Loughborough University
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Advanced VR Research Centre

The Effects of Amplified Head Rotations on Flight Simulation Training Devices


Flight simulation training devices, unless equipped with highfidelity, panoramic field of view visual displays, are restricted in their usage for training of visual flight maneuvers. This research highlighted as such the current training limitations of low-fidelity simulators. By smart integration of virtual reality technology, amplified head rotations have been shown to be capable of augmenting visuals on such systems, giving equivalent performance/training capability to higher-fidelity systems, a feat previously unattainable.

Aims and Objectives

Assess the meaningful effectiveness of amplified head rotations in the work domain of low-fidelity flight training simulation devices on benefits of pilot performance and side effects. This utility evaluation is the first step in a multistage systematic evaluation approach to quantify the value of simulator-based training.

 The top-level objectives are: (i) measuring the performance of pilots during various flying tasks while using different display configurations with and without view augmentation; (ii) evaluating pilot workload (mental, physical) due to augmentation; (iii) report the occurrence of any simulator sickness during the trials.

Research being undertaken

A full literature review identified the emerging need for distributed mission operations and how current, high fidelity flight simulators with large field of view displays were too expensive to be able to deploy on a large scale

and too cumbersome to be able to be relocated at will. Fidelity versus training effectiveness studies were also reviewed, indicating that smart usage of systems with lower fidelity can yield equivalent training benefits as high fidelity setups. Literature suggested that amplified head rotations allow users to pan their view around in the virtual environment, effectively enabling unlimited field of regard in limited field of view environments. To support this hypothesis, a series of piloted experiments was designed to gather objective data as well as user feedback.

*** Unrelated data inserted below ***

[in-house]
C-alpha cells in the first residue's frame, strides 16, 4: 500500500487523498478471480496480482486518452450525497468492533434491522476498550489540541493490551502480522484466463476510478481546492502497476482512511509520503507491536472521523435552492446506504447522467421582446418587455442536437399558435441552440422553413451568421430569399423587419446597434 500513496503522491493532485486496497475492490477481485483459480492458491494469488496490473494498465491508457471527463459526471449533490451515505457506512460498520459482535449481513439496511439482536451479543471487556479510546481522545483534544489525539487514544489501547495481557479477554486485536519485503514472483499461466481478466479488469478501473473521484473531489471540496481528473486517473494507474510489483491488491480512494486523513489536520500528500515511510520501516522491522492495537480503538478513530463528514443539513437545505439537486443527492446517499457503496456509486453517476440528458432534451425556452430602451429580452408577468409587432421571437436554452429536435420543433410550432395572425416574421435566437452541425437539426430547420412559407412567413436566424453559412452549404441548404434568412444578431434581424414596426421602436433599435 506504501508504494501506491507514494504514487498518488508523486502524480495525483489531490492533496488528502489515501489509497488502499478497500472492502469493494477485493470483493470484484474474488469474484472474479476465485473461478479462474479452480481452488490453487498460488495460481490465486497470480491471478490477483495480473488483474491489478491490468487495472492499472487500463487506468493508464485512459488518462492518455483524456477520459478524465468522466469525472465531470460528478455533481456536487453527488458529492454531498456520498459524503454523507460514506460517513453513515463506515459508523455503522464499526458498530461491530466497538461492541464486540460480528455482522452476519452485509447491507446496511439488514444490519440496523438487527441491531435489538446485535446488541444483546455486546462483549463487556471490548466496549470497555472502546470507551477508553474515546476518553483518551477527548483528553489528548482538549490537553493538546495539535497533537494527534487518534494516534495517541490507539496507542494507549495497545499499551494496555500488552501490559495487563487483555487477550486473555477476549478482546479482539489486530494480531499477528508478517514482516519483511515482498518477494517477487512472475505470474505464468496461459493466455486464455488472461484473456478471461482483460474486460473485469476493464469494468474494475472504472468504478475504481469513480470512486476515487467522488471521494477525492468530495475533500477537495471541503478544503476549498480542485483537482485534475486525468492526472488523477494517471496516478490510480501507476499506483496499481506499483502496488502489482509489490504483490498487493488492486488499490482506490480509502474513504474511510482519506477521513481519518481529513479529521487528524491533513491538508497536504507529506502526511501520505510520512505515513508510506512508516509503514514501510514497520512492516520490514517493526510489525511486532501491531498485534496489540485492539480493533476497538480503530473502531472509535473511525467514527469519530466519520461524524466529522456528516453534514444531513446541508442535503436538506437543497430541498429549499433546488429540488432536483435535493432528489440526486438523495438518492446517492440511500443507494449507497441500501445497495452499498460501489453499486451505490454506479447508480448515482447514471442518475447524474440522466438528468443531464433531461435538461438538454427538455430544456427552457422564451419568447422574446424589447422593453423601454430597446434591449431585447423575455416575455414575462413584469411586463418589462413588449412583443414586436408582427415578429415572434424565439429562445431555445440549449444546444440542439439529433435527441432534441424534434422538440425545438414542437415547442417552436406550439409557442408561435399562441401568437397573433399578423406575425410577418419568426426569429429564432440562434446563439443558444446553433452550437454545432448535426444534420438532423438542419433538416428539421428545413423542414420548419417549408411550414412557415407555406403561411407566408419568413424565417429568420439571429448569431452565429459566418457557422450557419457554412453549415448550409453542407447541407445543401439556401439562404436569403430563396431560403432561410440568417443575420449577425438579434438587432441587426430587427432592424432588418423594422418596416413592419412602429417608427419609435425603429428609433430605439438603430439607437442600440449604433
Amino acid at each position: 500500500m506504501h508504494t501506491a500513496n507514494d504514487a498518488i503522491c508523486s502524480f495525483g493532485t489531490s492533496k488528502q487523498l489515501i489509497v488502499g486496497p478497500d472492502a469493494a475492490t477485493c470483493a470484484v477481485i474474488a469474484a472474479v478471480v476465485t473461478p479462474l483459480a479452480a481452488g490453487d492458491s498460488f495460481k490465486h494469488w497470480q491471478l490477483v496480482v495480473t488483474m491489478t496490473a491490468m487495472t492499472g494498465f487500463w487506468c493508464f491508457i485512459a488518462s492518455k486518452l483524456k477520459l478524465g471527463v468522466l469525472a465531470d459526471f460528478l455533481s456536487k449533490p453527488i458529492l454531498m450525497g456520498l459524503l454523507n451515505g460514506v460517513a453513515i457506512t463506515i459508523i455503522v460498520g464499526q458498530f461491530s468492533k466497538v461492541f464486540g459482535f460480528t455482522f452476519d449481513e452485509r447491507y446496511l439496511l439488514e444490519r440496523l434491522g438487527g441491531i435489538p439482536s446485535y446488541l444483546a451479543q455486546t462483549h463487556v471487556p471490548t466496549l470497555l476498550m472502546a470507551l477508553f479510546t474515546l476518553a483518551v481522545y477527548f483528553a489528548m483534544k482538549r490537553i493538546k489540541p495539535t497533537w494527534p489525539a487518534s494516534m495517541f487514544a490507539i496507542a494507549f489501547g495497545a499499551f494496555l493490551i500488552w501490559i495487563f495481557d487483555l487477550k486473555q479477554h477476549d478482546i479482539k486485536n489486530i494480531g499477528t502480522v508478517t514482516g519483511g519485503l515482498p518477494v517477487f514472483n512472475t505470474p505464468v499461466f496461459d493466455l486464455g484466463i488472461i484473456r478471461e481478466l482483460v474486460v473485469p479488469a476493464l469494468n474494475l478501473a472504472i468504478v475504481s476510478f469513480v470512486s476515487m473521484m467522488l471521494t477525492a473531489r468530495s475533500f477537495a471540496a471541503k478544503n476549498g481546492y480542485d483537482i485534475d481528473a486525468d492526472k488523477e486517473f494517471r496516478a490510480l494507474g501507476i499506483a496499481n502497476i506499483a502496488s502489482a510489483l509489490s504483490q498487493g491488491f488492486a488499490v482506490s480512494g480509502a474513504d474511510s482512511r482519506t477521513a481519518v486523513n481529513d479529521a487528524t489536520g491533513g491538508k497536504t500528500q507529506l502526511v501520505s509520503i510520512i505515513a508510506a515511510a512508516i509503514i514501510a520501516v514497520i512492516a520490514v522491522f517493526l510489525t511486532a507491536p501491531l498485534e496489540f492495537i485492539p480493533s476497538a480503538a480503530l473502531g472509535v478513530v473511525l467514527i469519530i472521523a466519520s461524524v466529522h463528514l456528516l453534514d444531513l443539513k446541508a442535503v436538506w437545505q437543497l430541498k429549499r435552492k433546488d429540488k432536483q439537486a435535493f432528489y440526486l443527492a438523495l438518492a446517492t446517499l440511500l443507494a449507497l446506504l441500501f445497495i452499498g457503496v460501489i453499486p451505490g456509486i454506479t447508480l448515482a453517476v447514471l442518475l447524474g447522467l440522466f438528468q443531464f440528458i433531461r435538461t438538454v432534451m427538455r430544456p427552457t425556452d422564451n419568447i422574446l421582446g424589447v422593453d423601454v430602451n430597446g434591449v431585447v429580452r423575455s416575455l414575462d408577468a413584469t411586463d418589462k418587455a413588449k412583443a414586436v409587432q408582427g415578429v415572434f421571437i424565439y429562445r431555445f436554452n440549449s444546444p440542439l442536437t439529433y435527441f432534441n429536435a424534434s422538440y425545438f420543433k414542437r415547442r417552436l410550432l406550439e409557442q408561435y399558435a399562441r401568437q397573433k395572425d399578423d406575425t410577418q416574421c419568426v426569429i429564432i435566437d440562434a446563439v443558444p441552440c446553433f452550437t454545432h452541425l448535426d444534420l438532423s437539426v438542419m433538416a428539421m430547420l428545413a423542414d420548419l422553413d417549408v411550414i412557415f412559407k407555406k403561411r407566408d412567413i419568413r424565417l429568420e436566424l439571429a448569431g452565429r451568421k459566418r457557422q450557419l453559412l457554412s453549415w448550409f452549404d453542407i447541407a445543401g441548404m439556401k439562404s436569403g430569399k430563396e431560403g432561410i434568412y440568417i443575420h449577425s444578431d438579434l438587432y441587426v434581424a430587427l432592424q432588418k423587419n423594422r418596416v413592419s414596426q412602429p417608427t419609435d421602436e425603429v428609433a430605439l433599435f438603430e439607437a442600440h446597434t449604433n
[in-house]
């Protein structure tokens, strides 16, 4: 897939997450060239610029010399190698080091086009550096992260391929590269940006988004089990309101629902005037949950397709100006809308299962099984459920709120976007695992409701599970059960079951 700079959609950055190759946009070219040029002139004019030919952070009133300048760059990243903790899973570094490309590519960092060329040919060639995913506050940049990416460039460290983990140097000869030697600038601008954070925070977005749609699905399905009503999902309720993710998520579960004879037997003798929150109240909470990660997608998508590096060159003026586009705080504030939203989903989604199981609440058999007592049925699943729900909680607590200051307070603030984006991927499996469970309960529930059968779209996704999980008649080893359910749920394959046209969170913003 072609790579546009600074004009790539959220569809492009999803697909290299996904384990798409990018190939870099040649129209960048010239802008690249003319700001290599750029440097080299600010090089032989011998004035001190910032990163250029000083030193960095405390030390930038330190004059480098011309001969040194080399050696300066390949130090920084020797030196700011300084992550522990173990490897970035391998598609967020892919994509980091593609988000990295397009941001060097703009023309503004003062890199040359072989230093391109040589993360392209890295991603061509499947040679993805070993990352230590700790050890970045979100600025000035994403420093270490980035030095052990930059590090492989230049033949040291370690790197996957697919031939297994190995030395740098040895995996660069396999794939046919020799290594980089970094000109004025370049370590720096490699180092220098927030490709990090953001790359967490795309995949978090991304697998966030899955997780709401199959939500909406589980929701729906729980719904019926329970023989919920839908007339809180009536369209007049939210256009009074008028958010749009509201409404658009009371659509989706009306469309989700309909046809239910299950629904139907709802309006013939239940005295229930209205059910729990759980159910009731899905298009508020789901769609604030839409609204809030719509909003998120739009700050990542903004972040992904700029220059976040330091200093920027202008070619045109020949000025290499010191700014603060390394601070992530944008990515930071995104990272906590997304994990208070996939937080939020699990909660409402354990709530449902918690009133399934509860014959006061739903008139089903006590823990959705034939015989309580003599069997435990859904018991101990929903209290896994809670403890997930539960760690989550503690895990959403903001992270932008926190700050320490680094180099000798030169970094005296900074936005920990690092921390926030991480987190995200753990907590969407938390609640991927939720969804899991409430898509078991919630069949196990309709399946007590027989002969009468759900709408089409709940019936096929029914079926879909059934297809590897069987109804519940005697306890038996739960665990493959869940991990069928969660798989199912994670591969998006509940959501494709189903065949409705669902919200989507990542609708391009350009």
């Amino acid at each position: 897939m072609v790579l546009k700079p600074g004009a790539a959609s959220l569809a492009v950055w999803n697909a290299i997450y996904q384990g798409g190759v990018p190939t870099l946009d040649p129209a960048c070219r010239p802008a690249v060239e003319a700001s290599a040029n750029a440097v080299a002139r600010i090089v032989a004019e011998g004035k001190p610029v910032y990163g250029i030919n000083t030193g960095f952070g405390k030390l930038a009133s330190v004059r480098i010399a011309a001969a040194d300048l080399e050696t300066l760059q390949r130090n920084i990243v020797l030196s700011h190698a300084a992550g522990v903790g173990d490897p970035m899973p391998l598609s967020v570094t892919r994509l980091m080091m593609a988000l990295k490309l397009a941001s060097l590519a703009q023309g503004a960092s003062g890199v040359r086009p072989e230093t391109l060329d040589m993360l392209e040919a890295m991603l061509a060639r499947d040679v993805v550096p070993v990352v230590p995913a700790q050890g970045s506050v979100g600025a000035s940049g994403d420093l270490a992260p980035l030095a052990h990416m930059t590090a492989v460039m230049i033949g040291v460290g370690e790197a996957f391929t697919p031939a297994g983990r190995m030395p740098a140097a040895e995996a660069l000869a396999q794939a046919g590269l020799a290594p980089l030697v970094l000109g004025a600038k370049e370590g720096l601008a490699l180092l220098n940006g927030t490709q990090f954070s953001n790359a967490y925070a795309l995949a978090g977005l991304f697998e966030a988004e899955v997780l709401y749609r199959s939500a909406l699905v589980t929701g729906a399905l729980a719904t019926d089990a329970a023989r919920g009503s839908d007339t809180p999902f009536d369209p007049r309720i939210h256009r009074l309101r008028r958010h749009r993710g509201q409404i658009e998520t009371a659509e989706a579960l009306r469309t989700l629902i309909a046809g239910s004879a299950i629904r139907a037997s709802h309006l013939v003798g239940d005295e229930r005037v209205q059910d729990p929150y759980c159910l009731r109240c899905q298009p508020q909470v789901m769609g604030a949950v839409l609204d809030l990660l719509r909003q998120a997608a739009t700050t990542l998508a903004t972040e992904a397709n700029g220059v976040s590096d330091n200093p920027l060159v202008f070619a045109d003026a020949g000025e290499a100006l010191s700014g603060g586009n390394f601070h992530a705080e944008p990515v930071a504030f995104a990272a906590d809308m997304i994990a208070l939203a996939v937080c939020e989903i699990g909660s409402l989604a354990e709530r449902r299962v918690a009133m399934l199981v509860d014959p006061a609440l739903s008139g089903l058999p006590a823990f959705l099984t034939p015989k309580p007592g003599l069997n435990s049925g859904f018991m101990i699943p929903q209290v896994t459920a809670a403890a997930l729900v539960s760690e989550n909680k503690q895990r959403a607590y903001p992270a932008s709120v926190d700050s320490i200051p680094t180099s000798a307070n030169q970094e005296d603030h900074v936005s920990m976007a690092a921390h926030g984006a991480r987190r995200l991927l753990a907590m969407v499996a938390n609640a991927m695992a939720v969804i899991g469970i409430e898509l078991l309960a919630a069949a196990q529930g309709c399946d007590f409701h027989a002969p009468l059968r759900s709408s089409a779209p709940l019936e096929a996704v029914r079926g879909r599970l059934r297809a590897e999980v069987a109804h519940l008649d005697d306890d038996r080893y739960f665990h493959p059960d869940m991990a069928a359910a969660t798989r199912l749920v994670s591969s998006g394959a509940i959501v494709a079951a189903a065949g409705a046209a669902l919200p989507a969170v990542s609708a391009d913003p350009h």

Cockpit Display System


Experimenter's Cockpit Control Systems


Preliminary results showed that there was a significant difference between displays for the first experiment: turns were initiated closer to the centerline with larger bank angles on the augmented single display.

The second experiment indicated that for traffic spotting, the projectors with its large FOV had the lowest

amount of missed spotting and the single display the worst. Flight technical errors were not yet significant.


The goal of providing recommendations of optimal usage has been achieved. The findings so far demonstrate the potential value of upgrading flight training devices and remotely piloted vehicle ground stations to improve their utility.Developments like this are very attractive for integration into low-cost flight simulators. This would translate into affordable, smart training access to a large number of users.

Expected Impact

Applications of this research include virtual environment training, simulation, and entertainment systems. It will offer not only the (aviation) simulation industry but consumers as well insight into optimal use of their simulator setup, previously undocumented.


L. Le Ngoc and R. S. Kalawsky. Evaluating Usability of Amplified Head Rotations on Base-to-Final Turn for Flight Simulation Training Devices. In IEEE Virtual Reality 2013. IEEE, in press 2013.

 L. Le Ngoc and R. S. Kalawsky. Expanding Virtual Mission Training via Low-cost Head-tracking Augmentation. In RAes Spring Flight Simulation Conference 2013. Royal Aeronautical Society, accepted 2013.

L. Le Ngoc and R. S. Kalawsky. Visual Circuit Flying with Augmented Head-tracking on Limited Field of View Flight Training Devices. In AIAA Modeling and Simulation Technologies Conference 2013. AIAA, submitted 2013.

L. Le Ngoc. Advancing Low-fidelity Flight Simulators Through Amplified Head Rotations. In Doctoral Consortium, IEEE Virtual Reality 2013. IEEE, submitted 2013.

L. Le Ngoc and R. S. Kalawsky.  A Systems Framework to Off-the-Shelf Technology Integration for Flight Simulation Research. In Workshop on Off-The-Shelf Virtual Reality, IEEE Virtual Reality 2013. IEEE, submitted 2013.


Amplified head rotations for low-cost flight simulators
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